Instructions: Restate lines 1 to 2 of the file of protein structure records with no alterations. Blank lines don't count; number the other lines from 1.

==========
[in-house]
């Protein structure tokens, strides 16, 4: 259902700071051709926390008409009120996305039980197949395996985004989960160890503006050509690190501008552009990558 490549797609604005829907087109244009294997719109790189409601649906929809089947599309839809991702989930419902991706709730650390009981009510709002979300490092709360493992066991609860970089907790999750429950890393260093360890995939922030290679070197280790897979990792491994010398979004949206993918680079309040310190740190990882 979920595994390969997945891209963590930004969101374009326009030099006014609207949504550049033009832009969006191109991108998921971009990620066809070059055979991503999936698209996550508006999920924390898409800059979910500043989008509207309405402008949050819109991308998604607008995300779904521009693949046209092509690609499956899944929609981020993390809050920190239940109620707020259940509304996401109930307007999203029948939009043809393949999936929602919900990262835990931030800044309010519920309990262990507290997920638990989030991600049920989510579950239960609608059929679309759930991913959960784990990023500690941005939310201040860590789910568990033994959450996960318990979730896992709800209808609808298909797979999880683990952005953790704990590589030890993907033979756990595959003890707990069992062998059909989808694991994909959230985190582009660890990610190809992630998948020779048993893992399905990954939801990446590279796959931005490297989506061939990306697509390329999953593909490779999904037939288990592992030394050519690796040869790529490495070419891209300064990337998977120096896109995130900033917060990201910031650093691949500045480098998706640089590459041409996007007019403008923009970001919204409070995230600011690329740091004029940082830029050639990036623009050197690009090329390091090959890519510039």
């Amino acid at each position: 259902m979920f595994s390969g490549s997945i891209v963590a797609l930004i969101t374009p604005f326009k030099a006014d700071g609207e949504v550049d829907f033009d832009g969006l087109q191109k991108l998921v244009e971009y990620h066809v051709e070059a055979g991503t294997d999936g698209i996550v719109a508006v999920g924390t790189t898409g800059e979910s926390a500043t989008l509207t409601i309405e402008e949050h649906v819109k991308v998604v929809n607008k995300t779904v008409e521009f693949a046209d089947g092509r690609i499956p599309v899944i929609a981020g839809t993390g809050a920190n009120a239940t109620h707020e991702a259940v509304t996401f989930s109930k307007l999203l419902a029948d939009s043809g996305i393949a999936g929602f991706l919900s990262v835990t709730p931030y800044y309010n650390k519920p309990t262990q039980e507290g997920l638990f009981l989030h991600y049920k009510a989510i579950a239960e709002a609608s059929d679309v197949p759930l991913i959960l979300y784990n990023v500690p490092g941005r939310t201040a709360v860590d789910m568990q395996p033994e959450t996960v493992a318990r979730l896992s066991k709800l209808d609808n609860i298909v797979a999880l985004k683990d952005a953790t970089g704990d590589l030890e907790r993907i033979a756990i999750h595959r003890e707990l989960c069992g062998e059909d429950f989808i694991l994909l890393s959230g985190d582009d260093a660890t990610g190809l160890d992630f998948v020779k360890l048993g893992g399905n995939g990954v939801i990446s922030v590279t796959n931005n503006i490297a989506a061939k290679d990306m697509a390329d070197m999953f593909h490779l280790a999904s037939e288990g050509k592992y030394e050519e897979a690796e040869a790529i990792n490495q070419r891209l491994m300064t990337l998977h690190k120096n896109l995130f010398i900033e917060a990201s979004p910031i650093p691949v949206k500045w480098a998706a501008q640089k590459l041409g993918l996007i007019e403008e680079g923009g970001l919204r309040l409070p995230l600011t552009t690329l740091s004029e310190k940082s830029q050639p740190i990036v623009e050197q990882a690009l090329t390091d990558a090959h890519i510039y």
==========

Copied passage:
[in-house]
């Protein structure tokens, strides 16, 4: 259902700071051709926390008409009120996305039980197949395996985004989960160890503006050509690190501008552009990558 490549797609604005829907087109244009294997719109790189409601649906929809089947599309839809991702989930419902991706709730650390009981009510709002979300490092709360493992066991609860970089907790999750429950890393260093360890995939922030290679070197280790897979990792491994010398979004949206993918680079309040310190740190990882 979920595994390969997945891209963590930004969101374009326009030099006014609207949504550049033009832009969006191109991108998921971009990620066809070059055979991503999936698209996550508006999920924390898409800059979910500043989008509207309405402008949050819109991308998604607008995300779904521009693949046209092509690609499956899944929609981020993390809050920190239940109620707020259940509304996401109930307007999203029948939009043809393949999936929602919900990262835990931030800044309010519920309990262990507290997920638990989030991600049920989510579950239960609608059929679309759930991913959960784990990023500690941005939310201040860590789910568990033994959450996960318990979730896992709800209808609808298909797979999880683990952005953790704990590589030890993907033979756990595959003890707990069992062998059909989808694991994909959230985190582009660890990610190809992630998948020779048993893992399905990954939801990446590279796959931005490297989506061939990306697509390329999953593909490779999904037939288990592992030394050519690796040869790529490495070419891209300064990337998977120096896109995130900033917060990201910031650093691949500045480098998706640089590459041409996007007019403008923009970001919204409070995230600011690329740091004029940082830029050639990036623009050197690009090329390091090959890519510039």